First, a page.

Friday, January 28, 2011

Nanoc and Static Web Sites

A few days ago we looked at Webby for generating static web sites. I had a couple of issues with it, including the fact that it didn't work with ruby 1.9.2 and it hasn't been updated for a couple of years now. Someone on the Ramaze email list suggested that I should take a look at nanoc too. It seems to have many of the same features as webby, but is actively maintained and runs on ruby 1.9.2. So let's take a look at getting it up, running, and generating a site. First, we'll need to add a few gems ...

gem install nanoc
gem install kramdown
gem install adsf

Here we're installing nanoc itself, kramdown, which is a Markdown converter, and adsf, which is used as a web server for showing the site.

With that out of the way, let's go ahead and create a new site ...

nanoc create_site my_site

This should create a new site in the directory my_site that has a few different files and directories. Go ahead and cd into the directory and then

nanoc compile

which should "compile" the site. In this case, compile will create an output directory where the resulting HTML files will reside. OK, now we can start a web server with

nanoc view

and then point our browser at http://localhost:3000. At this point you should see the default site for nanoc. For viewing, you could also use

nanoc autocompile

which will also compile a file when changes are made to the site automatically. For "real" work, this is probably the option to use.

OK, let's take a look at the content directory. This is where nanoc will keep the files that will get compiled and moved to the output directory. Go ahead and open up content/index.html in your favorite text editor and make a few changes. Go back to the browser, reload, and you should see your changes there. Now, take a look at layout/default.html. If you make a change in there, say adding an h1 tag before the h2 Documentation tag, it will appear in all the pages that are generated.

Finally, we're going to need to add new pages if this is going to be useful. Try this ...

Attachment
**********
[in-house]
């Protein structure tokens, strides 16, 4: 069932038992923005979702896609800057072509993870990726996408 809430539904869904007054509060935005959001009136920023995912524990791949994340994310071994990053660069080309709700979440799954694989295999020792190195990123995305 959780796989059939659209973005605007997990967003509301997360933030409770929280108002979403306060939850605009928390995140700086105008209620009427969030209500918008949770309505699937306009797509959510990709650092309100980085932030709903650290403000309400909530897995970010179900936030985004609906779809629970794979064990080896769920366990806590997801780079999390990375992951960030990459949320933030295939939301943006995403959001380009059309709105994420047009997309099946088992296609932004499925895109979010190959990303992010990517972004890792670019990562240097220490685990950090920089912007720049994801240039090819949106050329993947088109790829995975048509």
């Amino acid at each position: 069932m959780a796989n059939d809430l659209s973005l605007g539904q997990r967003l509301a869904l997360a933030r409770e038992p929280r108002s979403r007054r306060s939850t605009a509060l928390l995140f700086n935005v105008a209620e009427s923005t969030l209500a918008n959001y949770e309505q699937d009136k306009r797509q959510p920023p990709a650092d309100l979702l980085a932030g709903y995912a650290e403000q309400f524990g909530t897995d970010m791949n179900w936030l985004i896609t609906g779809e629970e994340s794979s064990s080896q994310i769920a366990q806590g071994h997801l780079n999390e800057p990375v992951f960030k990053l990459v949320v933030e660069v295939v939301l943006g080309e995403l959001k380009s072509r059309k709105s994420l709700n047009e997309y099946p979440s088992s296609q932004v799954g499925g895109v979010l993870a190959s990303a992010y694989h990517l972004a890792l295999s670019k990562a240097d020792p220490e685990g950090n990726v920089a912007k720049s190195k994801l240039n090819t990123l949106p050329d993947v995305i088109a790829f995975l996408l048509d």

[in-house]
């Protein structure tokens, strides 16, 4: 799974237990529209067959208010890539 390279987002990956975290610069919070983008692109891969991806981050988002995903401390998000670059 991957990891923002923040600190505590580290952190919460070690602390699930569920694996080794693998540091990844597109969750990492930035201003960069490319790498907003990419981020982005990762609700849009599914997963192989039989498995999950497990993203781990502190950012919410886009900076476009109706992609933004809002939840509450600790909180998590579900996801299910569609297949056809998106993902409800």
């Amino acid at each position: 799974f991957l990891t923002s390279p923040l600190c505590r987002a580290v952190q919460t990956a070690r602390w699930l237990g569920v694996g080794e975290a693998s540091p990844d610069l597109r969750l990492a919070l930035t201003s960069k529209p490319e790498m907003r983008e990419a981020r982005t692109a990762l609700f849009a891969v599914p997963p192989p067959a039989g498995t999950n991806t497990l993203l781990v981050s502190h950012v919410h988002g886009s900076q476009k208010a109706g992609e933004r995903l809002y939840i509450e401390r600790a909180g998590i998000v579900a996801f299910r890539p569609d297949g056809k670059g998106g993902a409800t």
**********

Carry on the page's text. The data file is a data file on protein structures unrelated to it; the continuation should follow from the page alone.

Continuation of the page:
nanoc create_item test

This will create a test.htnml in the content directory and when it gets compiled, you should be able to go to http://localhost:3000/test/ (don't forget the final "/") and see the page. A couple of things to note here. In the output directory, this will be output/test/index.html.

This should be enough to get you started. Definitely check out the nanoc site for more information. I'm going to use this to generate a personal site, so I'll let you know how it goes and what good/bad things I see.

Let me know if you have questions or comments.

Tuesday, January 25, 2011

Ruby and Rational Numbers

Here's a problem over on Programming Praxis that for whatever reason I wasn't having much luck posting there. Their loss, your gain ;-). Here's the code ...

class Fraction

attr_reader :n, :d

def initialize(n, d)
raise "Can't have zero denominator." if d == 0

n, d = -n, -d if d < 0

g = n.gcd(d)
if g == 1
@n = n
@d = d
@n = n / g
@d = n / g

def plus(f)*f.d)+(@d*f.n), @d*f.d)

def minus(f)*f.d)-(@d*f.n), @d*f.d)

def times(f)*f.n, @d*f.d)

def divide(f)*f.d, @d*f.n)

def to_s

f1 =, 3)
f2 =, 7)
puts "#{f1} + #{f2} = #{}"
puts "#{f1} + #{f2} = #{f1.minus(f2)}"
puts "#{f1} + #{f2} = #{f1.times(f2)}"
puts "#{f1} + #{f2} = #{f1.divide(f2)}"

Nothing too awfully complex here, but if you have questions, let me know.

Monday, January 24, 2011

Webby and Static Web Sites

I was trying to figure out recently how to build a static site with Ramaze and didn't really come up with anything, but someone pointed me in the direction of Webby that's designed with just this use case in mind. It seems pretty cool, so I thought I'd document how to get it up and running on Ubuntu.

First I tried just doing a gem install, but that didn't work because I'm using ruby 1.9.2 so ...

rvm install 1.8.7

to get the right ruby (assuming you're using rvm to manage this). Then, you'll need to set the correct ruby with

rvm 1.8.7

to add the following gems for ruby 1.8.7

gem install webby
gem install RedCloth

The RedCloth gem is needed for the default, but if you decide to use a different templating system, you don't need to install it.

OK, let's create a web site now.

webby-gen website my_site

There should now be a directory called my_site with a few different directories. Now you can

cd my_site

and this should create a new directory called output with some HTML files and the css for the site. If you modify the file index.txt in the content directory, and then rerun the webby command, you should see the output/index.html change.

Since you've been reading this blog, you probably have a pretty good idea of how templating works, so there really shouldn't be too much here that you haven't seen in general even if you haven't looked at the RedCloth templating. webby also supports a number of other templating systems that you can use by setting a filter in the content file. This is documented in the User Manual.

To be honest, I just started looking at this today, so I'm not sure how much help I'm going to be with questions, but let me know if you have any and I'll give them a shot.